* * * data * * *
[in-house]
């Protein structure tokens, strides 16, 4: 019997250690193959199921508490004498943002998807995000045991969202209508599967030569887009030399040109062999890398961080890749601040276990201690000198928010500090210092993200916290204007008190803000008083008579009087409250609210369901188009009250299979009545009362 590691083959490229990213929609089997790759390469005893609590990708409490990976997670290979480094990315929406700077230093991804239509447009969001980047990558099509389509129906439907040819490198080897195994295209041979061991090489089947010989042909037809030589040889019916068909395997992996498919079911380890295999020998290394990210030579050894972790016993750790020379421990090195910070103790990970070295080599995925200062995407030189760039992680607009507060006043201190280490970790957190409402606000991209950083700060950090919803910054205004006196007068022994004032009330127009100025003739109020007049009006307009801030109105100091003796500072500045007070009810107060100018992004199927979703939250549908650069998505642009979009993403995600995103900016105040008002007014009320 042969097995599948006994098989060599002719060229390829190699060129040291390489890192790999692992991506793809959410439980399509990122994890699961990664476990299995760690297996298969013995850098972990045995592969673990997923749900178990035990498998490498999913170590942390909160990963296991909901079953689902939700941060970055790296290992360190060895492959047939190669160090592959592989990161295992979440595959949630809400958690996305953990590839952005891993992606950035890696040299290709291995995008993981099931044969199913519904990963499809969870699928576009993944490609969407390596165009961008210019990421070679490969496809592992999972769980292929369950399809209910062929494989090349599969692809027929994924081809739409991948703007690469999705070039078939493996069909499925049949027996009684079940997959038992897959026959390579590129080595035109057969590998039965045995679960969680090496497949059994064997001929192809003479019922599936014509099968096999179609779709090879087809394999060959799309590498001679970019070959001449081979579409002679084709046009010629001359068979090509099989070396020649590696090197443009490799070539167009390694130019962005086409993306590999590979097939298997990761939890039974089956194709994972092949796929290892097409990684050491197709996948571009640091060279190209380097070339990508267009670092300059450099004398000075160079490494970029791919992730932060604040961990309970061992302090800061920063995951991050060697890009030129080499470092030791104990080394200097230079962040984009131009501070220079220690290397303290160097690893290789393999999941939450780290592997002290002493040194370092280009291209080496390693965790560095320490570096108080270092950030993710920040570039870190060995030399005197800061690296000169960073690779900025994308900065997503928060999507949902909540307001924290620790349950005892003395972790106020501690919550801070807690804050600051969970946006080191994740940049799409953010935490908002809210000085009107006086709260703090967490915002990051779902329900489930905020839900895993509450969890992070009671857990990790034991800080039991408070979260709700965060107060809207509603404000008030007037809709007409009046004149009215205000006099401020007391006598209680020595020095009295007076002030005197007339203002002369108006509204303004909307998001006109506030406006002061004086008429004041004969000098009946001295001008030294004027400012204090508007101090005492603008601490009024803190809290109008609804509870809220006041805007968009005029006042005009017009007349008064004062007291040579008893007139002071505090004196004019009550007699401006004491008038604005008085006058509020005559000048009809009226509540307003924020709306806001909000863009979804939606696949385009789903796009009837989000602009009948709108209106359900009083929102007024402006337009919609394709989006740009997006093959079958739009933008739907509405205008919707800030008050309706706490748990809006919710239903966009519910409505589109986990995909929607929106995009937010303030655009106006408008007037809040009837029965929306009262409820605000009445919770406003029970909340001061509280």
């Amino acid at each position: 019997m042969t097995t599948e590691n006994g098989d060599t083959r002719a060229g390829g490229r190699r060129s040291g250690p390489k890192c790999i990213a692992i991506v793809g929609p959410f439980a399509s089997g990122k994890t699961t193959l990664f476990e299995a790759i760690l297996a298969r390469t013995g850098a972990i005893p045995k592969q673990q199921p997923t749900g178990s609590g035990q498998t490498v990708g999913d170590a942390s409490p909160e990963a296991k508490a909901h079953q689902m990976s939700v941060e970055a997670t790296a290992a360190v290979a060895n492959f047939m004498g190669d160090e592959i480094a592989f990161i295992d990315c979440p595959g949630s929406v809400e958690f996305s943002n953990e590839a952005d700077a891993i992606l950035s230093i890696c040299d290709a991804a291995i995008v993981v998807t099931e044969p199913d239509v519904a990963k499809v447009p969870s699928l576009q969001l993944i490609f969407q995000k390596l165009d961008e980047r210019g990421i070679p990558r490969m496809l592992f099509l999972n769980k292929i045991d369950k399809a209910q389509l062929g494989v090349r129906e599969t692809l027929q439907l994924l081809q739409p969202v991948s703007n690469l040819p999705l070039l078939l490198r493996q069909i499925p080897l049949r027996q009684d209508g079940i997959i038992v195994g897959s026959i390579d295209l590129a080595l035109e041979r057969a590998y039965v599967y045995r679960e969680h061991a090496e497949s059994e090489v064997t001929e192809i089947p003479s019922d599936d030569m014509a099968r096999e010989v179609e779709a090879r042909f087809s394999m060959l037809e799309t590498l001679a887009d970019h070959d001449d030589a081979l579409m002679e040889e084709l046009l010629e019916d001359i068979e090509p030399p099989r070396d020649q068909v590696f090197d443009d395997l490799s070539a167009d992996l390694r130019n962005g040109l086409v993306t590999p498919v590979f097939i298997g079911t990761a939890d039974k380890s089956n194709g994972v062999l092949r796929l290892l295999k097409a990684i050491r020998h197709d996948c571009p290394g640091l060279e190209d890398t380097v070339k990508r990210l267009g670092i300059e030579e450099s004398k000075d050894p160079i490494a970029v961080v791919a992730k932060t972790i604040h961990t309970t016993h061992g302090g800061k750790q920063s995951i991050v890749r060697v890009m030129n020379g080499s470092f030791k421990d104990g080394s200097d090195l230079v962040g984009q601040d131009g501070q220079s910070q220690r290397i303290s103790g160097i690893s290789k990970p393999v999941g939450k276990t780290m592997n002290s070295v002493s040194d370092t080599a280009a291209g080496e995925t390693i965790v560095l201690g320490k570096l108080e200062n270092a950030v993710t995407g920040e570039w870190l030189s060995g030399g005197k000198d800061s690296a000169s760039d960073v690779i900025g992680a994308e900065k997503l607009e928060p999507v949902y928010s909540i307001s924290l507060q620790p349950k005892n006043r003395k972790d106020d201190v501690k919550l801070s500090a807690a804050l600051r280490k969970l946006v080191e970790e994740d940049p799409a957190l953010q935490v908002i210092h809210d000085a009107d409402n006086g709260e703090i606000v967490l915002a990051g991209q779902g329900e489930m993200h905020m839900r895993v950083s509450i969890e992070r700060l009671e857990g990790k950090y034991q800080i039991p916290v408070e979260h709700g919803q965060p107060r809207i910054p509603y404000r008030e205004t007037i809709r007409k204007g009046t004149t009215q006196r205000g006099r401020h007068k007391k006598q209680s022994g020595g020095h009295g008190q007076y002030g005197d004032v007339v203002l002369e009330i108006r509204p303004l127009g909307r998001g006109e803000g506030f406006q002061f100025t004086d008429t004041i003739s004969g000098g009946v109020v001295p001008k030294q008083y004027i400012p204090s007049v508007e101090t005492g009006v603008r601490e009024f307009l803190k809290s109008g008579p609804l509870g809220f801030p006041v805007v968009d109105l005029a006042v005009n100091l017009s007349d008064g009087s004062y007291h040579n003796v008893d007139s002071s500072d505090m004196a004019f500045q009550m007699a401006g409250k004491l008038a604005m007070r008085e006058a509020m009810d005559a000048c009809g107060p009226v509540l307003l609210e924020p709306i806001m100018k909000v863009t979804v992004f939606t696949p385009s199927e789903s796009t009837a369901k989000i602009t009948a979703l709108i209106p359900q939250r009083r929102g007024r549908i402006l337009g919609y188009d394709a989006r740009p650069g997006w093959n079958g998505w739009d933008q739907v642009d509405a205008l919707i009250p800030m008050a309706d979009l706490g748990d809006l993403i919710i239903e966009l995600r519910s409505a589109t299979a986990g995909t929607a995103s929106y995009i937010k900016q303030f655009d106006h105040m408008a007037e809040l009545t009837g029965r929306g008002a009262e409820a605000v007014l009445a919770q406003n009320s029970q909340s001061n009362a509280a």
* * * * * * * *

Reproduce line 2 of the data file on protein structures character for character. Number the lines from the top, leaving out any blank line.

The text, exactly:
């Protein structure tokens, strides 16, 4: 019997250690193959199921508490004498943002998807995000045991969202209508599967030569887009030399040109062999890398961080890749601040276990201690000198928010500090210092993200916290204007008190803000008083008579009087409250609210369901188009009250299979009545009362 590691083959490229990213929609089997790759390469005893609590990708409490990976997670290979480094990315929406700077230093991804239509447009969001980047990558099509389509129906439907040819490198080897195994295209041979061991090489089947010989042909037809030589040889019916068909395997992996498919079911380890295999020998290394990210030579050894972790016993750790020379421990090195910070103790990970070295080599995925200062995407030189760039992680607009507060006043201190280490970790957190409402606000991209950083700060950090919803910054205004006196007068022994004032009330127009100025003739109020007049009006307009801030109105100091003796500072500045007070009810107060100018992004199927979703939250549908650069998505642009979009993403995600995103900016105040008002007014009320 042969097995599948006994098989060599002719060229390829190699060129040291390489890192790999692992991506793809959410439980399509990122994890699961990664476990299995760690297996298969013995850098972990045995592969673990997923749900178990035990498998490498999913170590942390909160990963296991909901079953689902939700941060970055790296290992360190060895492959047939190669160090592959592989990161295992979440595959949630809400958690996305953990590839952005891993992606950035890696040299290709291995995008993981099931044969199913519904990963499809969870699928576009993944490609969407390596165009961008210019990421070679490969496809592992999972769980292929369950399809209910062929494989090349599969692809027929994924081809739409991948703007690469999705070039078939493996069909499925049949027996009684079940997959038992897959026959390579590129080595035109057969590998039965045995679960969680090496497949059994064997001929192809003479019922599936014509099968096999179609779709090879087809394999060959799309590498001679970019070959001449081979579409002679084709046009010629001359068979090509099989070396020649590696090197443009490799070539167009390694130019962005086409993306590999590979097939298997990761939890039974089956194709994972092949796929290892097409990684050491197709996948571009640091060279190209380097070339990508267009670092300059450099004398000075160079490494970029791919992730932060604040961990309970061992302090800061920063995951991050060697890009030129080499470092030791104990080394200097230079962040984009131009501070220079220690290397303290160097690893290789393999999941939450780290592997002290002493040194370092280009291209080496390693965790560095320490570096108080270092950030993710920040570039870190060995030399005197800061690296000169960073690779900025994308900065997503928060999507949902909540307001924290620790349950005892003395972790106020501690919550801070807690804050600051969970946006080191994740940049799409953010935490908002809210000085009107006086709260703090967490915002990051779902329900489930905020839900895993509450969890992070009671857990990790034991800080039991408070979260709700965060107060809207509603404000008030007037809709007409009046004149009215205000006099401020007391006598209680020595020095009295007076002030005197007339203002002369108006509204303004909307998001006109506030406006002061004086008429004041004969000098009946001295001008030294004027400012204090508007101090005492603008601490009024803190809290109008609804509870809220006041805007968009005029006042005009017009007349008064004062007291040579008893007139002071505090004196004019009550007699401006004491008038604005008085006058509020005559000048009809009226509540307003924020709306806001909000863009979804939606696949385009789903796009009837989000602009009948709108209106359900009083929102007024402006337009919609394709989006740009997006093959079958739009933008739907509405205008919707800030008050309706706490748990809006919710239903966009519910409505589109986990995909929607929106995009937010303030655009106006408008007037809040009837029965929306009262409820605000009445919770406003029970909340001061509280």